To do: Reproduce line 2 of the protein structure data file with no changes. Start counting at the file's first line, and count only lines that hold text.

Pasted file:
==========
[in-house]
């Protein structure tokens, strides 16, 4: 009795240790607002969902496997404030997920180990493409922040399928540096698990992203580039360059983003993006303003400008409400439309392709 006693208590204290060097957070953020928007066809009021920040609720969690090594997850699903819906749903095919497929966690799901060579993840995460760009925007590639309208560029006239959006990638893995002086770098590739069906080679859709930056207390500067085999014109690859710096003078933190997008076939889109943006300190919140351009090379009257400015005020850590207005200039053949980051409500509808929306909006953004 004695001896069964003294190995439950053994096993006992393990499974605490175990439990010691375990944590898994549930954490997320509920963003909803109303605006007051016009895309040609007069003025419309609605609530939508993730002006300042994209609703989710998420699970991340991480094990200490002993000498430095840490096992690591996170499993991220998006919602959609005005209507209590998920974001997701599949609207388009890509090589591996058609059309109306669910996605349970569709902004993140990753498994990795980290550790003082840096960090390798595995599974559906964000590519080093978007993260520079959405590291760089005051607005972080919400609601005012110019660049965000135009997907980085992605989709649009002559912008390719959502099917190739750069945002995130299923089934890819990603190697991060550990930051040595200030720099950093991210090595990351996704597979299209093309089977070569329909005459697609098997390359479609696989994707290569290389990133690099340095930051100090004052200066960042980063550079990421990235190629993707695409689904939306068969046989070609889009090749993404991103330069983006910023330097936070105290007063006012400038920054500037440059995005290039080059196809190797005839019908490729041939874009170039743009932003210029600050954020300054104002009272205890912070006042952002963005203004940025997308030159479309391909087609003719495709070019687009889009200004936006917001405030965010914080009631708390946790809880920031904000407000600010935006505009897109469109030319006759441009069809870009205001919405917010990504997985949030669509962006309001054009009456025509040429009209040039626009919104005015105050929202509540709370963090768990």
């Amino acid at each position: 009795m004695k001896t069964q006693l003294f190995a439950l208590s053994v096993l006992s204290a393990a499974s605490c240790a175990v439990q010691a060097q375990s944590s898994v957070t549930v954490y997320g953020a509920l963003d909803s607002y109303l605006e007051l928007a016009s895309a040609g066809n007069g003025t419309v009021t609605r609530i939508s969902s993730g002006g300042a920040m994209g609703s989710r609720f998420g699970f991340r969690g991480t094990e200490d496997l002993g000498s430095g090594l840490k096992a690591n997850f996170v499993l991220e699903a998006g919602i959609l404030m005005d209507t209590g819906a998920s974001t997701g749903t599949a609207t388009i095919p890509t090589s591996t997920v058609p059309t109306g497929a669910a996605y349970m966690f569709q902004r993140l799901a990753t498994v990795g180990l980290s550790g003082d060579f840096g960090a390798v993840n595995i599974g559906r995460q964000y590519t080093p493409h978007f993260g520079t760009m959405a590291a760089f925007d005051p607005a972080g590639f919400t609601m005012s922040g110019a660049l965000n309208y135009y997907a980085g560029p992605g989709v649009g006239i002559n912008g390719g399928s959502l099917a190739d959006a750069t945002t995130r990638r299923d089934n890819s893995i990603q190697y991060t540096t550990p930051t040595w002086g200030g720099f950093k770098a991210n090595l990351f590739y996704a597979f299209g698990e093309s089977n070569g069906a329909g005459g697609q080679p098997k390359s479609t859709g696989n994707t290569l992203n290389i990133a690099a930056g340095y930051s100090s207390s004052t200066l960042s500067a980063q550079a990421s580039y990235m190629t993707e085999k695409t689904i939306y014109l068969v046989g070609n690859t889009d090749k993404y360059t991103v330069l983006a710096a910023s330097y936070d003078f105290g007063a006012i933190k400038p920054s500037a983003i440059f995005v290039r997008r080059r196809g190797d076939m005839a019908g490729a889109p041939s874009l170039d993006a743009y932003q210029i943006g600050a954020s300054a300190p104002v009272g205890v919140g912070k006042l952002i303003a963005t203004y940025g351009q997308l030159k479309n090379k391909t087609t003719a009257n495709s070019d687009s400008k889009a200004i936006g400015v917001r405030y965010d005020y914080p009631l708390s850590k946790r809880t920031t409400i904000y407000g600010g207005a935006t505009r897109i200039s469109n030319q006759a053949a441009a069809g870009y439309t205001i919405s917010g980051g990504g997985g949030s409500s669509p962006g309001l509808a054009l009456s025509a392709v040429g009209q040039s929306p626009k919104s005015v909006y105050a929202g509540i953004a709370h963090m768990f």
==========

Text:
């Protein structure tokens, strides 16, 4: 009795240790607002969902496997404030997920180990493409922040399928540096698990992203580039360059983003993006303003400008409400439309392709 006693208590204290060097957070953020928007066809009021920040609720969690090594997850699903819906749903095919497929966690799901060579993840995460760009925007590639309208560029006239959006990638893995002086770098590739069906080679859709930056207390500067085999014109690859710096003078933190997008076939889109943006300190919140351009090379009257400015005020850590207005200039053949980051409500509808929306909006953004 004695001896069964003294190995439950053994096993006992393990499974605490175990439990010691375990944590898994549930954490997320509920963003909803109303605006007051016009895309040609007069003025419309609605609530939508993730002006300042994209609703989710998420699970991340991480094990200490002993000498430095840490096992690591996170499993991220998006919602959609005005209507209590998920974001997701599949609207388009890509090589591996058609059309109306669910996605349970569709902004993140990753498994990795980290550790003082840096960090390798595995599974559906964000590519080093978007993260520079959405590291760089005051607005972080919400609601005012110019660049965000135009997907980085992605989709649009002559912008390719959502099917190739750069945002995130299923089934890819990603190697991060550990930051040595200030720099950093991210090595990351996704597979299209093309089977070569329909005459697609098997390359479609696989994707290569290389990133690099340095930051100090004052200066960042980063550079990421990235190629993707695409689904939306068969046989070609889009090749993404991103330069983006910023330097936070105290007063006012400038920054500037440059995005290039080059196809190797005839019908490729041939874009170039743009932003210029600050954020300054104002009272205890912070006042952002963005203004940025997308030159479309391909087609003719495709070019687009889009200004936006917001405030965010914080009631708390946790809880920031904000407000600010935006505009897109469109030319006759441009069809870009205001919405917010990504997985949030669509962006309001054009009456025509040429009209040039626009919104005015105050929202509540709370963090768990």